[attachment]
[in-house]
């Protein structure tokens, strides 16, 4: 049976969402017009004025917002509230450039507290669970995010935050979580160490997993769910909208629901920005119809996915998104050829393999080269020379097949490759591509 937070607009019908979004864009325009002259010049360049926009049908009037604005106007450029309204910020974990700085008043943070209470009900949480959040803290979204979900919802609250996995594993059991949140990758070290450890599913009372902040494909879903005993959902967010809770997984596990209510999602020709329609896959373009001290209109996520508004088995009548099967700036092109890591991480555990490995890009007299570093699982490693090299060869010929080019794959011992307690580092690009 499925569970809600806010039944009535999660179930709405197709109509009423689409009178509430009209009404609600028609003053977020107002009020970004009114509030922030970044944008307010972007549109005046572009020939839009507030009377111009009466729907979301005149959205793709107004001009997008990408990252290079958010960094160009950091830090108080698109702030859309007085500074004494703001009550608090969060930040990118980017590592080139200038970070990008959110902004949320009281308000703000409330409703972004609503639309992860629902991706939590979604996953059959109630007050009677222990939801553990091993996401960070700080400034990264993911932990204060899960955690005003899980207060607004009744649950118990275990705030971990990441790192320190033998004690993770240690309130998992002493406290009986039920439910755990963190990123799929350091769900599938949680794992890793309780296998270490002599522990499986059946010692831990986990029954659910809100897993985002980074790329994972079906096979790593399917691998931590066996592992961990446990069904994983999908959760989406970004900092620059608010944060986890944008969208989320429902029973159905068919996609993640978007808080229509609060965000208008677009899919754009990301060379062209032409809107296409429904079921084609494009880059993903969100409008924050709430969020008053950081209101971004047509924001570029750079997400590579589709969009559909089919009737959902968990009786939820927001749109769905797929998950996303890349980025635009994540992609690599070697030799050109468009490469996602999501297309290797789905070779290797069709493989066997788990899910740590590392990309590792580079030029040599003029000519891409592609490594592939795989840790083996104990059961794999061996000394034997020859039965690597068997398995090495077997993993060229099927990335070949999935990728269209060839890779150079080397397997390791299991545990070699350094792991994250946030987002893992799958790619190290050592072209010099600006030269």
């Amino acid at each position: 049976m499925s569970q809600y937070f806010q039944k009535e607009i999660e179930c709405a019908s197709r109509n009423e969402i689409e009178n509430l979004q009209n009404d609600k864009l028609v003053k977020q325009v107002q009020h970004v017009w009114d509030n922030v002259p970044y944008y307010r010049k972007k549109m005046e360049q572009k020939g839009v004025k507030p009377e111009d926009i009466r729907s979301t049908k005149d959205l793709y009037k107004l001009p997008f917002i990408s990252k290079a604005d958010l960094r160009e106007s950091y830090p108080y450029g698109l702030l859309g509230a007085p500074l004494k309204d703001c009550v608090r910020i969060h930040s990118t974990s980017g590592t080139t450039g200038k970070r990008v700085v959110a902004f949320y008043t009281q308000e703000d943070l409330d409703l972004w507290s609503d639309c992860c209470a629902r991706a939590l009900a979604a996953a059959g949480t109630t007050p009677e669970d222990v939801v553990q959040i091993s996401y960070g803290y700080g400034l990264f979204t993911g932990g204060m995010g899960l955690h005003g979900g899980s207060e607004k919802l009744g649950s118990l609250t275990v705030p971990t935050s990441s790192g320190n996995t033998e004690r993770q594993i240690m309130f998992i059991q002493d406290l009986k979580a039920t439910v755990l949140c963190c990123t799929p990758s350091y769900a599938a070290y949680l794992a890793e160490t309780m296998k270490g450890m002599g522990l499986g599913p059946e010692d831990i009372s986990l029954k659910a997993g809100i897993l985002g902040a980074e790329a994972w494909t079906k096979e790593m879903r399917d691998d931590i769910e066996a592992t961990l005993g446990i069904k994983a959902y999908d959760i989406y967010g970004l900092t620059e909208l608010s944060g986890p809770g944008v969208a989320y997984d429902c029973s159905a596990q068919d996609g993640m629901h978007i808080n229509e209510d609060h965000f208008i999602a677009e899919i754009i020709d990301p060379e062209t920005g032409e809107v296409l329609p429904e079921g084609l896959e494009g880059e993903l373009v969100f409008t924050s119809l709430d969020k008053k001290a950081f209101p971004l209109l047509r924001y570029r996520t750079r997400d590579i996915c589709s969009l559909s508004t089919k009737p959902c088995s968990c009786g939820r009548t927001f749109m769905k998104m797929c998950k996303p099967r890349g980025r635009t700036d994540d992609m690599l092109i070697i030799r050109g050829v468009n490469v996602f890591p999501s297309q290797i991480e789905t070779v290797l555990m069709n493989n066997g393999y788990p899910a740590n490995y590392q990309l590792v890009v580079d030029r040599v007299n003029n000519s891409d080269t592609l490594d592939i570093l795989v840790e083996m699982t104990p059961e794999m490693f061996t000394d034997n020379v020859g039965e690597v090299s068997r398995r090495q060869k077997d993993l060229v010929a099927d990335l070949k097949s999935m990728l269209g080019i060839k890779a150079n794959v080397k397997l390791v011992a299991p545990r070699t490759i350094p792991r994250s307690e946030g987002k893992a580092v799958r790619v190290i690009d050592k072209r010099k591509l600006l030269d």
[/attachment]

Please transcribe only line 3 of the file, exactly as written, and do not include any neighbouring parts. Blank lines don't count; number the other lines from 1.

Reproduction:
């Amino acid at each position: 049976m499925s569970q809600y937070f806010q039944k009535e607009i999660e179930c709405a019908s197709r109509n009423e969402i689409e009178n509430l979004q009209n009404d609600k864009l028609v003053k977020q325009v107002q009020h970004v017009w009114d509030n922030v002259p970044y944008y307010r010049k972007k549109m005046e360049q572009k020939g839009v004025k507030p009377e111009d926009i009466r729907s979301t049908k005149d959205l793709y009037k107004l001009p997008f917002i990408s990252k290079a604005d958010l960094r160009e106007s950091y830090p108080y450029g698109l702030l859309g509230a007085p500074l004494k309204d703001c009550v608090r910020i969060h930040s990118t974990s980017g590592t080139t450039g200038k970070r990008v700085v959110a902004f949320y008043t009281q308000e703000d943070l409330d409703l972004w507290s609503d639309c992860c209470a629902r991706a939590l009900a979604a996953a059959g949480t109630t007050p009677e669970d222990v939801v553990q959040i091993s996401y960070g803290y700080g400034l990264f979204t993911g932990g204060m995010g899960l955690h005003g979900g899980s207060e607004k919802l009744g649950s118990l609250t275990v705030p971990t935050s990441s790192g320190n996995t033998e004690r993770q594993i240690m309130f998992i059991q002493d406290l009986k979580a039920t439910v755990l949140c963190c990123t799929p990758s350091y769900a599938a070290y949680l794992a890793e160490t309780m296998k270490g450890m002599g522990l499986g599913p059946e010692d831990i009372s986990l029954k659910a997993g809100i897993l985002g902040a980074e790329a994972w494909t079906k096979e790593m879903r399917d691998d931590i769910e066996a592992t961990l005993g446990i069904k994983a959902y999908d959760i989406y967010g970004l900092t620059e909208l608010s944060g986890p809770g944008v969208a989320y997984d429902c029973s159905a596990q068919d996609g993640m629901h978007i808080n229509e209510d609060h965000f208008i999602a677009e899919i754009i020709d990301p060379e062209t920005g032409e809107v296409l329609p429904e079921g084609l896959e494009g880059e993903l373009v969100f409008t924050s119809l709430d969020k008053k001290a950081f209101p971004l209109l047509r924001y570029r996520t750079r997400d590579i996915c589709s969009l559909s508004t089919k009737p959902c088995s968990c009786g939820r009548t927001f749109m769905k998104m797929c998950k996303p099967r890349g980025r635009t700036d994540d992609m690599l092109i070697i030799r050109g050829v468009n490469v996602f890591p999501s297309q290797i991480e789905t070779v290797l555990m069709n493989n066997g393999y788990p899910a740590n490995y590392q990309l590792v890009v580079d030029r040599v007299n003029n000519s891409d080269t592609l490594d592939i570093l795989v840790e083996m699982t104990p059961e794999m490693f061996t000394d034997n020379v020859g039965e690597v090299s068997r398995r090495q060869k077997d993993l060229v010929a099927d990335l070949k097949s999935m990728l269209g080019i060839k890779a150079n794959v080397k397997l390791v011992a299991p545990r070699t490759i350094p792991r994250s307690e946030g987002k893992a580092v799958r790619v190290i690009d050592k072209r010099k591509l600006l030269d």